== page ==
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Private equity not just for big firms
When the subject of private equity comes up, it's usually the big deals that come to mind. Think Blackstone Group's purchase of Chicago-based Equity Office Properties Trust.
But according to a new trade group trying to spread the word about the benefits of the industry, many smaller companies are also owned by buyout firms. In Illinois alone there are about 60 such companies, according to the Private Equity Council, citing data from PrivateEquityInfo.com.
More under-the-radar Illinois companies with private-equity ties include FTD Group Inc., whose major shareholder is Los Angeles-based Leonard Green & Partners; Rand McNally & Co., another Leonard Green holding; Harlem Furniture, whose owners include Bear Stearns' private-equity arm; Fort Dearborn Co., a decorative label supplier bought last year by San Francisco-based Genstar Capital; and Stampede Meat Inc., bought this year by California-based Fairmont Capital Inc.
Illinois is also home to about 90 companies involved in the buying and selling of businesses, the Private Equity Council points out.
BREAKUP BROUHAHA: The unsecured creditors committee in the bankruptcy of another private-equity portfolio company, Chicago-based Jays Foods Inc., doesn't like the fact that the prospective buyer, snackmaker Snyder's of Hanover, will get a breakup fee of 3.5 percent of the proposed purchase price if the deal falls through.
Bankruptcy records show that the creditors committee thinks Snyder's should receive a breakup fee of no more than 1 percent of the $24.8 million offer for Jays and sister firm Select Snacks if Jays strikes a deal with another buyer.
BRANCHING OUT: The number of U.S. retail bank branches grew 3.3 percent, to 97,694 locations, from June 30, 2006, to Oct. 17, according to SNL Financial. Retail deposits grew 2.9 percent, to $6.16 trillion, over that period.
The Chicago area ranked third in the number of new branches, with 112 net new locations, giving the area 3,265 offices. That represents a growth rate of 3.5 percent. Chicago-area deposits grew 2.7 percent, the trade publication reported.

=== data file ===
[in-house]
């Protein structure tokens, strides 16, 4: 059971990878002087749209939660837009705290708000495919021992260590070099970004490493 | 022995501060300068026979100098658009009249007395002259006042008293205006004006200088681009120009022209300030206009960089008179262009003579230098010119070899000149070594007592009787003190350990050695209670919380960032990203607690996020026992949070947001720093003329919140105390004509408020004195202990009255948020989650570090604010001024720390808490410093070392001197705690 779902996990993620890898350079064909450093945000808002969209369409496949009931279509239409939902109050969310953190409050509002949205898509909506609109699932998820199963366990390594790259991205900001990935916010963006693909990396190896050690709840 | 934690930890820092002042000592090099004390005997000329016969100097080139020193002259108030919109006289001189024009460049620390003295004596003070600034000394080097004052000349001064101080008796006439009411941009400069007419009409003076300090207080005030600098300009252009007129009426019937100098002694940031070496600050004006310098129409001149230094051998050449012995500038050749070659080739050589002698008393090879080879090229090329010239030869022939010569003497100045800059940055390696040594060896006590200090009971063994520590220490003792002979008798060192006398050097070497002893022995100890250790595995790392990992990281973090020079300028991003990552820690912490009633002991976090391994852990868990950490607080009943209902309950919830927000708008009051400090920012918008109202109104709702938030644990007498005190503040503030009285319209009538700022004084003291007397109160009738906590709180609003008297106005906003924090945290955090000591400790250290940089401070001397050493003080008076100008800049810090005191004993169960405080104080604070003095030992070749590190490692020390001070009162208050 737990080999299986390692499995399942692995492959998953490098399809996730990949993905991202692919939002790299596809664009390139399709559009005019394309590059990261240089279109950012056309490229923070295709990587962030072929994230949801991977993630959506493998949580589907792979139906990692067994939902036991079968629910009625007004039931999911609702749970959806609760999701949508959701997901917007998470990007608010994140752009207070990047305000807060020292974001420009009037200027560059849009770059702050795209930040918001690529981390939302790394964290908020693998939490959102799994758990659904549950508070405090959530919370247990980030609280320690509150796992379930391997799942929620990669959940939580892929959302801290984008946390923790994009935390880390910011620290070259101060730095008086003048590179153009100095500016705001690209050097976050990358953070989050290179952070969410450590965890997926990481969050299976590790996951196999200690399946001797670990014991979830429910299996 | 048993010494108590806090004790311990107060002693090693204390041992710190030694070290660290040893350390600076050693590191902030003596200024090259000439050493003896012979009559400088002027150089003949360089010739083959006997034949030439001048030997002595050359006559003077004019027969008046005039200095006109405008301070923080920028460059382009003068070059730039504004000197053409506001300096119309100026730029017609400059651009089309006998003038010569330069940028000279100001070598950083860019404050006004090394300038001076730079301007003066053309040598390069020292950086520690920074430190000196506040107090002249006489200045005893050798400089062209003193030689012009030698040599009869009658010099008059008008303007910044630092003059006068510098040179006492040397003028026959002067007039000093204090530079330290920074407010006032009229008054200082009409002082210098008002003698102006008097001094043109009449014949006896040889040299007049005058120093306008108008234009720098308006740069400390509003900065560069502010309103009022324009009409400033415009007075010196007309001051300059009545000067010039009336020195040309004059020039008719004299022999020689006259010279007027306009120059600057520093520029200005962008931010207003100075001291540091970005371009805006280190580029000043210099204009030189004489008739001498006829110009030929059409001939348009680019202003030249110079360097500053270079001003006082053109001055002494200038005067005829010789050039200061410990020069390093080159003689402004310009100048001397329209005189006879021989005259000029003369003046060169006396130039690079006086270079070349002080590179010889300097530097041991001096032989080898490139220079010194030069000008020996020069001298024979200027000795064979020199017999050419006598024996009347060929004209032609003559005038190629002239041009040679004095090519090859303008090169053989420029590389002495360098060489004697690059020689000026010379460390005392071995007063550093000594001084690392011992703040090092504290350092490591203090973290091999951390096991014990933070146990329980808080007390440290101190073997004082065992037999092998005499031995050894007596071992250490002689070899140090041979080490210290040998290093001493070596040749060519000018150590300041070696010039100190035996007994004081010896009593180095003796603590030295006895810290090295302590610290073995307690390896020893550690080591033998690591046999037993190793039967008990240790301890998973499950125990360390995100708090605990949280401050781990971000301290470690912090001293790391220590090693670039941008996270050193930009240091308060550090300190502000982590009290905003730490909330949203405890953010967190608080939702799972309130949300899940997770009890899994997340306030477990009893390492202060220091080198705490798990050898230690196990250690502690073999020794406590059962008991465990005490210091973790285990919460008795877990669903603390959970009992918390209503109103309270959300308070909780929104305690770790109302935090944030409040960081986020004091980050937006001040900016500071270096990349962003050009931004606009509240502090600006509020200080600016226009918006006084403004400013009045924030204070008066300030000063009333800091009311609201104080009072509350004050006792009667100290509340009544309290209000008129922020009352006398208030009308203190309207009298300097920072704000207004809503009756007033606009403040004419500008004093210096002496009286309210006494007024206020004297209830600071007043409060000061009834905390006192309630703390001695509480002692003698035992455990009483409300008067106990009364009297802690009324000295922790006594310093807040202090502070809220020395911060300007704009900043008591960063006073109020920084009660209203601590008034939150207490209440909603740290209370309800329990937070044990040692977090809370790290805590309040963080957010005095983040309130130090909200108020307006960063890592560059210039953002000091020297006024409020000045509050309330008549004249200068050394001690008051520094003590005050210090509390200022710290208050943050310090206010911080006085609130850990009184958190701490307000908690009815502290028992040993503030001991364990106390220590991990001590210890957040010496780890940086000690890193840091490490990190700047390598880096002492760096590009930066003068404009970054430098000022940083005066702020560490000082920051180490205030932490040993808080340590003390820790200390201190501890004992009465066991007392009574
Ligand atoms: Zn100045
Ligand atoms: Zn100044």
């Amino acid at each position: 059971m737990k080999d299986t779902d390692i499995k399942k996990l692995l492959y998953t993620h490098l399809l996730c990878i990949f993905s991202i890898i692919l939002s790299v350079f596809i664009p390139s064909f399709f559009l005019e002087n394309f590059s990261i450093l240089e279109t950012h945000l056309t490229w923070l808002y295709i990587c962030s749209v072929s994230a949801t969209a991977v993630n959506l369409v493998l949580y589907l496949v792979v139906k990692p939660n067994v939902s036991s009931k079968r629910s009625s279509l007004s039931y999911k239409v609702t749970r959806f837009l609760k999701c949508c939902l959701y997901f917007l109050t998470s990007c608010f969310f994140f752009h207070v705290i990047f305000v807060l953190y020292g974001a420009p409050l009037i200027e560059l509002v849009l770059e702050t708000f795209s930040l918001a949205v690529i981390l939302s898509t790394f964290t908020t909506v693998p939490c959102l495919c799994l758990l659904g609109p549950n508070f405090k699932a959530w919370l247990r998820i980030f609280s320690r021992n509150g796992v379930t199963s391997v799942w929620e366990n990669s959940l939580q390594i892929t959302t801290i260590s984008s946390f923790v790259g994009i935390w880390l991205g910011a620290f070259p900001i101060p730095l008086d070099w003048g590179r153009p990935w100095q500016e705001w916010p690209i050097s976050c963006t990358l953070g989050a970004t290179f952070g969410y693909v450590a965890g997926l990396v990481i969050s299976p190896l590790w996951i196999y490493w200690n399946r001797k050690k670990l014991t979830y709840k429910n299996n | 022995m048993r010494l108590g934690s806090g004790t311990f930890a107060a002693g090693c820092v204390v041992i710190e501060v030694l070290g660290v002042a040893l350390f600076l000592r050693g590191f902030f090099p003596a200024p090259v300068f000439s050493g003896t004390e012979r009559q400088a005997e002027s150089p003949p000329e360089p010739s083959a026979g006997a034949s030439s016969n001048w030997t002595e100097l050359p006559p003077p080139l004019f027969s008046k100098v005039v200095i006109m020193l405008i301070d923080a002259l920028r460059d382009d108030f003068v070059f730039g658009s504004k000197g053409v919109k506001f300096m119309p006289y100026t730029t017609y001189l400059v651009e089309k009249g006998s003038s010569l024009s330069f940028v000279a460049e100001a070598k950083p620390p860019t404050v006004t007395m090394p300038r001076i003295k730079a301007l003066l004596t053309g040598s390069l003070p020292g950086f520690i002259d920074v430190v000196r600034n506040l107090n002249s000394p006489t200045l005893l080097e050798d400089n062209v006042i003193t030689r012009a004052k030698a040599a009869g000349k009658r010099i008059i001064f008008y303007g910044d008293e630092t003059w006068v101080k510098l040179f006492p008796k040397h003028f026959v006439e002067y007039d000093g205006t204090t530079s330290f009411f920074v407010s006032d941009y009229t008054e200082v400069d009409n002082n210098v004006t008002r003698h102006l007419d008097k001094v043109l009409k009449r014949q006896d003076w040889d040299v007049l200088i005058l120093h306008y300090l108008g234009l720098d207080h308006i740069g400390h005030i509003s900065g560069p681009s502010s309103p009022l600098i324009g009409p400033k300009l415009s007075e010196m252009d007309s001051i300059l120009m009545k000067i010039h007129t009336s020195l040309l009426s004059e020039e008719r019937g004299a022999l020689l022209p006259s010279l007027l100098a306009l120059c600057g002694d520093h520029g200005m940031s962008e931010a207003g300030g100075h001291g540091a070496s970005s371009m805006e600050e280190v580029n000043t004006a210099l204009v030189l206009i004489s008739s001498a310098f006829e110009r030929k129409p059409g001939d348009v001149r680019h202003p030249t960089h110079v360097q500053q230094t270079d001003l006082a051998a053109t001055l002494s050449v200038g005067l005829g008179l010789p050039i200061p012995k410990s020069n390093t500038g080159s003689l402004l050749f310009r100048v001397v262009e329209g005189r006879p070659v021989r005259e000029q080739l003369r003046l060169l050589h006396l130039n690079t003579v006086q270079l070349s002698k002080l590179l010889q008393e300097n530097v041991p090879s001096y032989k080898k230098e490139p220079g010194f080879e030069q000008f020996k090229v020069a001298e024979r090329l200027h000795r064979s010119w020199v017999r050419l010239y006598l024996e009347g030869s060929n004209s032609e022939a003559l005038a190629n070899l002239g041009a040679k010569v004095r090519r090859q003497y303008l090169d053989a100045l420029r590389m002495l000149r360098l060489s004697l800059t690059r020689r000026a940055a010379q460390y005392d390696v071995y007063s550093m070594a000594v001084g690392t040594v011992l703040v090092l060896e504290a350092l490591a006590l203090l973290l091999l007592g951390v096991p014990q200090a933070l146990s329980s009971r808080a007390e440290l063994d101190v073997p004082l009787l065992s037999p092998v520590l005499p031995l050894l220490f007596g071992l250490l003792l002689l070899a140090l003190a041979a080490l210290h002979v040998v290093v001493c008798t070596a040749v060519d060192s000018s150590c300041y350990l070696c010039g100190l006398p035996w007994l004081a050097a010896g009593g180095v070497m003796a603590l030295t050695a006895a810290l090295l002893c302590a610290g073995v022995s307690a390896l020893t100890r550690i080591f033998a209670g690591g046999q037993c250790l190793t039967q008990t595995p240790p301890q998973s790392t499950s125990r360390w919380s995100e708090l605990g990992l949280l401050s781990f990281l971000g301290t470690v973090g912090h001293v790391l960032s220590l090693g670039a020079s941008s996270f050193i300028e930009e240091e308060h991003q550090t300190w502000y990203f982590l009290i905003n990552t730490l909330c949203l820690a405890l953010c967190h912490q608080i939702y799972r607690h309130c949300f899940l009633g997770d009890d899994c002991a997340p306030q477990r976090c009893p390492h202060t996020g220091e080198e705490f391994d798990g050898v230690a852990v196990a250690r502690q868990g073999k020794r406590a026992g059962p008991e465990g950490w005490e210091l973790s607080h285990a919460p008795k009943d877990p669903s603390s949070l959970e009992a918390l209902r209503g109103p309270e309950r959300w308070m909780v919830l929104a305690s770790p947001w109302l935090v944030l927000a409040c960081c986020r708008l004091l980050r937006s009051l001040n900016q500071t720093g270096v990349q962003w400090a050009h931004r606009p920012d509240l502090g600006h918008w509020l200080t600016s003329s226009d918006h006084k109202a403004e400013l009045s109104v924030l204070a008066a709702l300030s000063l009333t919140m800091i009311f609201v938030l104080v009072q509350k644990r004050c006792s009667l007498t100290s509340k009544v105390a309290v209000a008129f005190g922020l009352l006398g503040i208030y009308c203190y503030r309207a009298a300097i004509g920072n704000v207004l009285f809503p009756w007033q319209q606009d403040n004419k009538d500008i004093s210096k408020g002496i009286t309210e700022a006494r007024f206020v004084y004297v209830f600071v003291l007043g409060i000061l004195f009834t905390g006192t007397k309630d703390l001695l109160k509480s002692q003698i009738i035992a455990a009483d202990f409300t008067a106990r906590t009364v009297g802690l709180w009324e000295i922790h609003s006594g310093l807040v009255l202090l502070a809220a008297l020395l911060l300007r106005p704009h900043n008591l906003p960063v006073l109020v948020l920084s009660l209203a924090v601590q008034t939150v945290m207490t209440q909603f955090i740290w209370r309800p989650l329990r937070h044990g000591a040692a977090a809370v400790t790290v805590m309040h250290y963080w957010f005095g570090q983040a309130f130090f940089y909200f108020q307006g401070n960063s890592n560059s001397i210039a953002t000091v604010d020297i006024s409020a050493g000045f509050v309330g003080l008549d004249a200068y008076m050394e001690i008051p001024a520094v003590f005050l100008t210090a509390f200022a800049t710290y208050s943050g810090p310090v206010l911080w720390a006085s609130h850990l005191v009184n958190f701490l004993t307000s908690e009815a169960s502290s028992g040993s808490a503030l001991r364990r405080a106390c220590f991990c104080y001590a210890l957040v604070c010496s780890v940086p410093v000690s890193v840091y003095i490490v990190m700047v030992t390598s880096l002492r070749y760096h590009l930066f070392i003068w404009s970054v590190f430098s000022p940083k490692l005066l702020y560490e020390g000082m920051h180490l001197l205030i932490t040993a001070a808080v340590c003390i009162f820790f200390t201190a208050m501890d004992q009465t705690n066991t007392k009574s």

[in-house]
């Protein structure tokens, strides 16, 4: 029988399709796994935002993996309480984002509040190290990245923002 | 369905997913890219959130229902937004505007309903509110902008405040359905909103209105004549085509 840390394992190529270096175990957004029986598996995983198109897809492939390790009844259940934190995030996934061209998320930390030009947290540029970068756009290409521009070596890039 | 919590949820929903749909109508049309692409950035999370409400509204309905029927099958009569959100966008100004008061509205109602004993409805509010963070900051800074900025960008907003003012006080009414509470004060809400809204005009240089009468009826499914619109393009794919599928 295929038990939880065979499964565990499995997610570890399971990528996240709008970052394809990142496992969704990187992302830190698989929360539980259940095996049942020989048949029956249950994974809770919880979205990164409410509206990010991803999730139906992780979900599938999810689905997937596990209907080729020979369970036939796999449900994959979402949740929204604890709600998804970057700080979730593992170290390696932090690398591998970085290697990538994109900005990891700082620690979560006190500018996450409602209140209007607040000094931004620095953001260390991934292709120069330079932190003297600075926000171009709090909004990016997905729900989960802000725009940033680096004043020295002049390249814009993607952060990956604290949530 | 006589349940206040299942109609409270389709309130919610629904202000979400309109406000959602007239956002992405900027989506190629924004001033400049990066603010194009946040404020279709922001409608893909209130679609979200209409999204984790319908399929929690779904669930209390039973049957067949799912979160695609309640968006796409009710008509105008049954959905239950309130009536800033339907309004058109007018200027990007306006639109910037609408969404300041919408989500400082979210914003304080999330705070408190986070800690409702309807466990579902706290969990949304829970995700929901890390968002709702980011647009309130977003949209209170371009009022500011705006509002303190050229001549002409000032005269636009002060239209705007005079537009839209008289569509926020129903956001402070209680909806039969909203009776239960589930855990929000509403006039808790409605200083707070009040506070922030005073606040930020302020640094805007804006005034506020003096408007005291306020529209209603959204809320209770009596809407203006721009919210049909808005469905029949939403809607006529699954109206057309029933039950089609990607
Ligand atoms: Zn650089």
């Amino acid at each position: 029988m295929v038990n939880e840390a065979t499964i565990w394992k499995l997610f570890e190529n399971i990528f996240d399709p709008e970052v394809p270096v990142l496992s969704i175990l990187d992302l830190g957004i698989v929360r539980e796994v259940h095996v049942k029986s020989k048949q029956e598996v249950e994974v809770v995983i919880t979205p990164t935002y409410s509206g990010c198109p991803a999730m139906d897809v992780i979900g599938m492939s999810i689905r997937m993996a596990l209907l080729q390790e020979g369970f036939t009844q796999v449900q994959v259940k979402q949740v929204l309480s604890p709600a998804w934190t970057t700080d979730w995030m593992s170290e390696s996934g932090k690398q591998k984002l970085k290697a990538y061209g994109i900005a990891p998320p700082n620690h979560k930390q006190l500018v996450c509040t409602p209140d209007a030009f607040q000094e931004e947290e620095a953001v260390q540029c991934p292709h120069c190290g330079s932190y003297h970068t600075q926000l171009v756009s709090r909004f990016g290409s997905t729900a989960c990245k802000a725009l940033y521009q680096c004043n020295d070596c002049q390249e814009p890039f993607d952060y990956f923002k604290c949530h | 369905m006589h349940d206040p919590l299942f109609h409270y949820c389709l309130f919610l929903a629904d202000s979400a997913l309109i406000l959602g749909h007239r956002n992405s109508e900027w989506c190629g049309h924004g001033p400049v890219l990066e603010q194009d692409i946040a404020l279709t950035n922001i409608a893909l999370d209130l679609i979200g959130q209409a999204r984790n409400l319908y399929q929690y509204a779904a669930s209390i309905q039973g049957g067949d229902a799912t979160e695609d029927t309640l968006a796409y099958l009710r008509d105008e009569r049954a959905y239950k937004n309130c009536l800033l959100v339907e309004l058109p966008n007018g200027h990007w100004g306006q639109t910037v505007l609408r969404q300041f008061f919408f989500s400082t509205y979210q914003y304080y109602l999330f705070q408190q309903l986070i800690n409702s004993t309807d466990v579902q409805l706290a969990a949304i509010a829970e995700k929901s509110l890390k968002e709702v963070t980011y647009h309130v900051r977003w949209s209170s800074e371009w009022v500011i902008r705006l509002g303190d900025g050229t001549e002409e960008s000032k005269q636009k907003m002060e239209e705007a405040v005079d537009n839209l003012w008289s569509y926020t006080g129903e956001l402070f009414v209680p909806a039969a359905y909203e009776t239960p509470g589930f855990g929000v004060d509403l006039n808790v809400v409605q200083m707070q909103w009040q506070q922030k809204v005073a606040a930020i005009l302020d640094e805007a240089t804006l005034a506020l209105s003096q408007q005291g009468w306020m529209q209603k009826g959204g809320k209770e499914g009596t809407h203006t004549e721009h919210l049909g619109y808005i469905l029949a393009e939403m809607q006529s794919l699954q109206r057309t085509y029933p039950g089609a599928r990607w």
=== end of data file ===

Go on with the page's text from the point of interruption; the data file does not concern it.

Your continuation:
Of the 10 U.S. markets with the most net branch closings, four were in Michigan and three were in Ohio.
SHORT-TERM PAIN: While PrivateBancorp's hiring of about a dozen LaSalle Bank lenders bodes well for the Chicago-based company's growth prospects in the long term, it will pressure profits in the short term, one analyst says.
"Unfortunately, the costs come first and the revenues later, particularly in the case of commercial and industrial lenders," Stifel Nicolaus analyst Ben Crabtree wrote in an Oct. 22 report.
It estimates the hires could result in additional costs of at least 5 cents a share next year, but they "also increase our confidence that PrivateBancorp can be a mid-teens grower over the longer term," he wrote.
MUM ON JOBS: Bank of America, already cutting 2,500 Illinois jobs in the wake of its Oct. 1 purchase of LaSalle Bank, isn't saying how many additional local jobs might be cut in light of Wednesday's announcement that the Charlotte-based bank is also laying off 3,000 workers in various units because of poor third-quarter results in its capital markets businesses.
Most cuts will occur in its global corporate and investing banking arm, spread through business lending, treasury services, and capital markets and advisory services, as well as back-office jobs.